Made more pâté today

Old pâté, about to be consumed for lunch, and new pâté, destined for the fridge.

Pâté, chèvre, pickled garlic scapes, apple

Here’s lunch! I didn’t have enough pâté for a whole sandwich, so I put some homemade homegrown chèvre on the other half of the baguette. Then I forgot to take the picture until that half was almost gone.

What I had for dinner on Saturday, November 3, 2012

For the past few lunches, and today’s dinner, I have had a delightful meal of homemade homegrown chicken-liver pâté on a Macrina baguette, eaten with some homemade pickled garlic scapes and an apple from the tree outside friend Anne’s new house.

I usually eyeball the measurements and season it to taste, but here is the recipe I start from:

Chicken liver pâté
Author: 
Cuisine: French
 

Ingredients
  • ½ lb chicken livers
  • 1 clove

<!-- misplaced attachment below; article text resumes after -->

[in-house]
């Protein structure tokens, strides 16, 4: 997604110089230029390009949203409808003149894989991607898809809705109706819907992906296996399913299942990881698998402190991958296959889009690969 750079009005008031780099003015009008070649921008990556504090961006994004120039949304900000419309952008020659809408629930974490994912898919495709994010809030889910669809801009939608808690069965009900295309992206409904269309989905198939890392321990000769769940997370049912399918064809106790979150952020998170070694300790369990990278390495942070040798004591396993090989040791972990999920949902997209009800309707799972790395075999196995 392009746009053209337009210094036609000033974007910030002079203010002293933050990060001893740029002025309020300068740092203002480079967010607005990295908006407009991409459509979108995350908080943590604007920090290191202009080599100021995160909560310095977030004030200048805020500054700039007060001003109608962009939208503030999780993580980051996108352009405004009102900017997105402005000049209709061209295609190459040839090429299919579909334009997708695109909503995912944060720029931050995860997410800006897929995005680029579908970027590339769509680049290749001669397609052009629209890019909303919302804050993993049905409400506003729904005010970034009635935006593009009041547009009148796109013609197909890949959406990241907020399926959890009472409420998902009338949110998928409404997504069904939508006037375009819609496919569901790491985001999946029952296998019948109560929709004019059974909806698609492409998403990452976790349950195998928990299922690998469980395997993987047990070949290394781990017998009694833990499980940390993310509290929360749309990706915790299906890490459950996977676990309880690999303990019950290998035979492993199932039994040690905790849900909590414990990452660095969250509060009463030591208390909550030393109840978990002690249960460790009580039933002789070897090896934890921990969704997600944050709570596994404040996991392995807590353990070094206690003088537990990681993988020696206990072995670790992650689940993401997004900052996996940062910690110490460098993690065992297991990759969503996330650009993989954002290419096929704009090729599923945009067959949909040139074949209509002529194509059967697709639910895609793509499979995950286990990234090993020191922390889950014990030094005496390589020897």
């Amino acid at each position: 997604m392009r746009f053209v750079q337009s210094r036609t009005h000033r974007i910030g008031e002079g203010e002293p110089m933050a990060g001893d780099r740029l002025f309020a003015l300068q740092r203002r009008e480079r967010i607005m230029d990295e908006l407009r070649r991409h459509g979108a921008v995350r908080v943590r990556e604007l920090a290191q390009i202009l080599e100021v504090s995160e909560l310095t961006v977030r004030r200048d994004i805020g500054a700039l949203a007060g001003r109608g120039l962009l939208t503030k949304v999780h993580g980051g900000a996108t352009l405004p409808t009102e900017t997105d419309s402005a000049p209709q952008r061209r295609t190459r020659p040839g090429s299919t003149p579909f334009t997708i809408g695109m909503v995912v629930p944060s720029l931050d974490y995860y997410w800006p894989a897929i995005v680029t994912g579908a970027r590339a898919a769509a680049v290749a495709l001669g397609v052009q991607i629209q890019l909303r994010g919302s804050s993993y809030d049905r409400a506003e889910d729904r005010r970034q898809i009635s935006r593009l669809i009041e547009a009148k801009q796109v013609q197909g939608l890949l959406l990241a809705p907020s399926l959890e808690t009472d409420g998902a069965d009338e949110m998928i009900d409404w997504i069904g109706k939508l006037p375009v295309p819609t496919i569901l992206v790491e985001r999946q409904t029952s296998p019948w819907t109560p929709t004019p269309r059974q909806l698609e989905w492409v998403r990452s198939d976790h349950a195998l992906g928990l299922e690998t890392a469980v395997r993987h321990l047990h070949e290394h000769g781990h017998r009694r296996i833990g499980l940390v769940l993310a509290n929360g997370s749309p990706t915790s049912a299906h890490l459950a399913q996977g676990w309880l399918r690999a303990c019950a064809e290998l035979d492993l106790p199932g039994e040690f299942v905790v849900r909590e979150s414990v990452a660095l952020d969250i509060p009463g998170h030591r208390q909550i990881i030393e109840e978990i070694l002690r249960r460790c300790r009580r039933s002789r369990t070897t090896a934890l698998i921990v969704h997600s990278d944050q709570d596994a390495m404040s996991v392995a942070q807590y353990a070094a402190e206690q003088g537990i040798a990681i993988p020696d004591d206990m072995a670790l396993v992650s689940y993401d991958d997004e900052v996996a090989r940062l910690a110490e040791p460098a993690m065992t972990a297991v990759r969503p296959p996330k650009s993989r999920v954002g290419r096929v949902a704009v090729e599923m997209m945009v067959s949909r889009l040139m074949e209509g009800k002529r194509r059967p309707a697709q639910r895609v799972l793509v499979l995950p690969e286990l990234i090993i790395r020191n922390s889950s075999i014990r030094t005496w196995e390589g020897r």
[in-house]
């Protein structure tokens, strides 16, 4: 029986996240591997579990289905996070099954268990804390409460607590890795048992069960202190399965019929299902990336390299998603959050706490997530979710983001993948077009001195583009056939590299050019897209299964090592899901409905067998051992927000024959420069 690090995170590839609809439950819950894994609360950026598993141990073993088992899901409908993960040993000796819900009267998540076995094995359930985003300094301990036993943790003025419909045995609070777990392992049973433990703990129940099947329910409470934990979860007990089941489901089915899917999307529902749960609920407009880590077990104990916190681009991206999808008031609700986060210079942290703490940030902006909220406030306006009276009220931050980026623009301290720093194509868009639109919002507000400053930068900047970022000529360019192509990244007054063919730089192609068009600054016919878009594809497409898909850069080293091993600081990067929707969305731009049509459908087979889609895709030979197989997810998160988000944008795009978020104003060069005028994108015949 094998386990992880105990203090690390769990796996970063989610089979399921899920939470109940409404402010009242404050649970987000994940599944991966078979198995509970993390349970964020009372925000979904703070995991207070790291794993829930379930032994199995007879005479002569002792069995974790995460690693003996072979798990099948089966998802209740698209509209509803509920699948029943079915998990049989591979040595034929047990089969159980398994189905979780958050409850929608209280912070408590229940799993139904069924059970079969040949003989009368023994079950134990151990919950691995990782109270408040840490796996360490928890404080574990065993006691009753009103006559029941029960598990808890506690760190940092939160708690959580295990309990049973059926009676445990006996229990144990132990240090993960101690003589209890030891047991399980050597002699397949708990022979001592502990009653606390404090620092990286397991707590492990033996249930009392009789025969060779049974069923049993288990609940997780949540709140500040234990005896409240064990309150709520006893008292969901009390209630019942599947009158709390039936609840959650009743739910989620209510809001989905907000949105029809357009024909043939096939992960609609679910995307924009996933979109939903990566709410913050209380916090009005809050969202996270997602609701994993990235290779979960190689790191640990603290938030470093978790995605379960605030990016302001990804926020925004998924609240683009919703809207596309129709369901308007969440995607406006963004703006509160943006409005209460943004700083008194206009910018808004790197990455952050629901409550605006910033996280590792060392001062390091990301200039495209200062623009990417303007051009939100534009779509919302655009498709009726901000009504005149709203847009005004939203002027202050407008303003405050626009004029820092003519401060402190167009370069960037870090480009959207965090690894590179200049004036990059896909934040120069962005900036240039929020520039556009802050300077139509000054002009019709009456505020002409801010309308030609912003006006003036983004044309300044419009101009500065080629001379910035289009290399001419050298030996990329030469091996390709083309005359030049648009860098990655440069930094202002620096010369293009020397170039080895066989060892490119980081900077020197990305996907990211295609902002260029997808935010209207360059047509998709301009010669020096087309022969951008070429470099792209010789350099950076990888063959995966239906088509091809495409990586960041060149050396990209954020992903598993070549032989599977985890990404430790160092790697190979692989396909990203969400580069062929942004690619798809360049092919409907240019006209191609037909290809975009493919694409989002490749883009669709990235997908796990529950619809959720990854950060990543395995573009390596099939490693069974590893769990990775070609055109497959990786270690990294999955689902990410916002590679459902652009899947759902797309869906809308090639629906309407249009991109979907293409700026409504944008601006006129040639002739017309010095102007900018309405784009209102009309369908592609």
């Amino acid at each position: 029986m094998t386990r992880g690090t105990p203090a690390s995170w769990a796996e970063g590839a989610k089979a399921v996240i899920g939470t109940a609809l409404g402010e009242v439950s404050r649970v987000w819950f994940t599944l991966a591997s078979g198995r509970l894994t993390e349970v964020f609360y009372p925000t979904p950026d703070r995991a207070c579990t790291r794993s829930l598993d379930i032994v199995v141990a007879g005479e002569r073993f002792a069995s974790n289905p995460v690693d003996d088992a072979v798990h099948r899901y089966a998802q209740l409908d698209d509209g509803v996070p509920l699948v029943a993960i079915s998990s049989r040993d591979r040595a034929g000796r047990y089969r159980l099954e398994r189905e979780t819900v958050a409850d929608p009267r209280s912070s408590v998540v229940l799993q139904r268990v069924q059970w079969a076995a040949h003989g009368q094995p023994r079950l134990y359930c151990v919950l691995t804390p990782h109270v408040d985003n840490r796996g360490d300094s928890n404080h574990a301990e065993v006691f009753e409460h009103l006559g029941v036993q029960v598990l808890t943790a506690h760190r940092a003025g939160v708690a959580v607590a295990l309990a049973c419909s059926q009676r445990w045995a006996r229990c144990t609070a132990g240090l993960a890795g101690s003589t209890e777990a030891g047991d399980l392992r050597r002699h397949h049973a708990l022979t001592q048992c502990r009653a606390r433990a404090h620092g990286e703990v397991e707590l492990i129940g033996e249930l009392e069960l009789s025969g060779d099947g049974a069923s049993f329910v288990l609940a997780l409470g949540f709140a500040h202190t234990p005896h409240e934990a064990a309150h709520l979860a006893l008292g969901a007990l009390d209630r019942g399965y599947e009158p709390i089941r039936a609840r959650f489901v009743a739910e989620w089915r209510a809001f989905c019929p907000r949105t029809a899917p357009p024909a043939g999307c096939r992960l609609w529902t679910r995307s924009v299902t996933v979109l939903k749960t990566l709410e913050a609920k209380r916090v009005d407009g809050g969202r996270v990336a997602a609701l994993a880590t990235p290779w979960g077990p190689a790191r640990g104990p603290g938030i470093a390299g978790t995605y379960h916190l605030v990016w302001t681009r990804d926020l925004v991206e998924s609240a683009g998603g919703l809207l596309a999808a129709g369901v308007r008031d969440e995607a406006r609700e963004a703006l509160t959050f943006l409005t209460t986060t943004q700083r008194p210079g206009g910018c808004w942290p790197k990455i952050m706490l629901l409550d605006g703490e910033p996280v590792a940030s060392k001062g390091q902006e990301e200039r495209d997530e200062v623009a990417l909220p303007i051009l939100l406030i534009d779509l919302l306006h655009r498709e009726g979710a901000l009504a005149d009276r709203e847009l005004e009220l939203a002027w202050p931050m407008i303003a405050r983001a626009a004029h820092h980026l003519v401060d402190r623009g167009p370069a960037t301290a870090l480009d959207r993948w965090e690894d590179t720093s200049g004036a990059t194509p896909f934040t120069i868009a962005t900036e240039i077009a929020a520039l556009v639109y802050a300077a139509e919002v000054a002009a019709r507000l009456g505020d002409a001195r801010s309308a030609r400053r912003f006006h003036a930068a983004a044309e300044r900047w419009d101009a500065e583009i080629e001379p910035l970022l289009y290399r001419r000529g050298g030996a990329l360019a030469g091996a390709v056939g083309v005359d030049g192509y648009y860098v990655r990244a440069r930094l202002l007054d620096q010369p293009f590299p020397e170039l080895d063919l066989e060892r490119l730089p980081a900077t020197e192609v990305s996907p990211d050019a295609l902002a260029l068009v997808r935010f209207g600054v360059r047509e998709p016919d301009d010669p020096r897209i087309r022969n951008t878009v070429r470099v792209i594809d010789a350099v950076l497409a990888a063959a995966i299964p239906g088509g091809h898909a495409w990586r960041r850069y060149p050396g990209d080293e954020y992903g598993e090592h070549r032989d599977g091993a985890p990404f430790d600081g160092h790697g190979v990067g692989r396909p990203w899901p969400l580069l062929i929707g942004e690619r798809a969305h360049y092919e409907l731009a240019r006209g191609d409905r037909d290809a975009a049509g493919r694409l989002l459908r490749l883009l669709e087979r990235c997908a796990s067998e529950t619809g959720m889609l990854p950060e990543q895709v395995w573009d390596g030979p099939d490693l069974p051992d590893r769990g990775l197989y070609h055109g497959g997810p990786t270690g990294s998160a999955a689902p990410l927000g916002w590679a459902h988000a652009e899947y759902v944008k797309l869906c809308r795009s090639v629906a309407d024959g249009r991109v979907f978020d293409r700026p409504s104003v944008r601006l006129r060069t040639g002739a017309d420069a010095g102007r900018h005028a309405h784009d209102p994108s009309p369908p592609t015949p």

• 4 corianders
  • Small amount mustard
  • Fresh thyme
  • 1 shallot or small onion, finely chopped
  • 2 T brandy/cognac (optional)
  • 2 cloves garlic, very finely minced.
  • Salt & pepper
  • Butter (lots)

Instructions
  1. Grind the spices (or start with similar amounts of pre-ground).
  2. Put a stick of butter or so on very low heat to melt.
  3. Melt some butter and sauté shallot/onion. When translucent, add the garlic.
  4. While the shallot and garlic are cooking, trim livers, removing any membranes or fat.
  5. When shallot and garlic are well-cooked, remove from pan.
  6. Add more butter to pan if needed. Add livers to the pan and cook until just pink inside (not bloody, but not grey). Avoid crowding the pan. Cook in batches if needed.
  7. After removing the livers, deglaze the pan with brandy/cognac. If not using alcohol, deglaze with a little bit of water or stock.
  8. Put all into the food processor and purée until smooth. Add 1 cup cream if desired. I never do and it is plenty creamy. Taste it, and add salt and pepper.
  9. Spoon pâté into ramekins and smooth the surface as much as possible. Pour melted butter over the top of the pâté to seal the surface. Press a sprig of fresh thyme into the melted butter.

I am usually using less liver than this to start with, but I often use the same amount of seasoning (and one medium shallot).